Basically I was just wondering if during your time there you ever had the chance to discuss, or if the topic ever came up, about why FAP does not advocate the use of the polyisocyanurate boards? Beyond the reference of polyisocyanurate (or polyisoisocyanate I think they confused the two because I don't believe polyisoisocyanate is even actually used in the manufacturing of poly-iso rigid foam insulation boards...polyisocyanurate however is)
sounding like or being related to cyanide, (which in a way it kind of is, but so is a lump of coal and a diamond...yet totally different properties) and the anecdotal 10% mystery fish kill. The only scenario I've been able to find in which hydrogen cyanide might be released, is if the board catches fire. But any foam board weather poly-iso or ploystyrene is going to release toxins in that scenario. The oils I'm not sure of. So I was wondering if it ever came up...anything more detailed?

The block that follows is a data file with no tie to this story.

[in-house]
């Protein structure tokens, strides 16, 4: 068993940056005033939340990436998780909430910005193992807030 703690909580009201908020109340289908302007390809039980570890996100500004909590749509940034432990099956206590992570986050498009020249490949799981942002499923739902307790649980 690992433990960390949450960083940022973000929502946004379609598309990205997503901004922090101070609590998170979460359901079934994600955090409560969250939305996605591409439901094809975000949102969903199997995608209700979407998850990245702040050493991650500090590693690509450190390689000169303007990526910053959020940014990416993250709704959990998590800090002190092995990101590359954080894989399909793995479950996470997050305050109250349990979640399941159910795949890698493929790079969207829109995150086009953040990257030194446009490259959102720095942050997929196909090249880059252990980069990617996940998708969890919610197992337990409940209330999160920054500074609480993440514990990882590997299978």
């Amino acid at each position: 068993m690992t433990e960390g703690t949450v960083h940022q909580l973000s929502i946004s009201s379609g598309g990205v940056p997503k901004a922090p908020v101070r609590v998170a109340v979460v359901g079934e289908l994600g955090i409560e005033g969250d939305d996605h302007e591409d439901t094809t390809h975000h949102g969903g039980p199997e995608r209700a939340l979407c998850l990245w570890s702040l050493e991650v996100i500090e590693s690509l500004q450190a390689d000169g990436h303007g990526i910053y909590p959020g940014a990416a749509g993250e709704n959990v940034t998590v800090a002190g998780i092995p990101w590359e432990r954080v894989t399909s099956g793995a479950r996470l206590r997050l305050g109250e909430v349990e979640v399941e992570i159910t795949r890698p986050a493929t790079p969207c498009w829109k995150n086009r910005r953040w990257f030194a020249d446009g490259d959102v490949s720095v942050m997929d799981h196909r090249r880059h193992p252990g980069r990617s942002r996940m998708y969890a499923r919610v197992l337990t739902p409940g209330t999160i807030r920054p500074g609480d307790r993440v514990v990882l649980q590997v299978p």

Many poly-iso boards contain a flame retardant as well, though different from the ones used in ploystyrene. The most common flame retardant being used seems to be trischloropropylphosphate (TCPP), in which the chlorine and phosphorous are the active fire-retarding components. This chemical is suspected of being a bio-accumulative toxin as well, but so far as far as I can tell this has not been proven. So it may still be a good idea to stay away from the ploy-iso boards (those are the ones that often have a foil backing) if your particular manufacturer uses a flame retardant. I've seen some photos here where people do use them. I don't, and wont but maybe this info will help someone to make a better informed choice about some of these materials if they care about that sort of thing.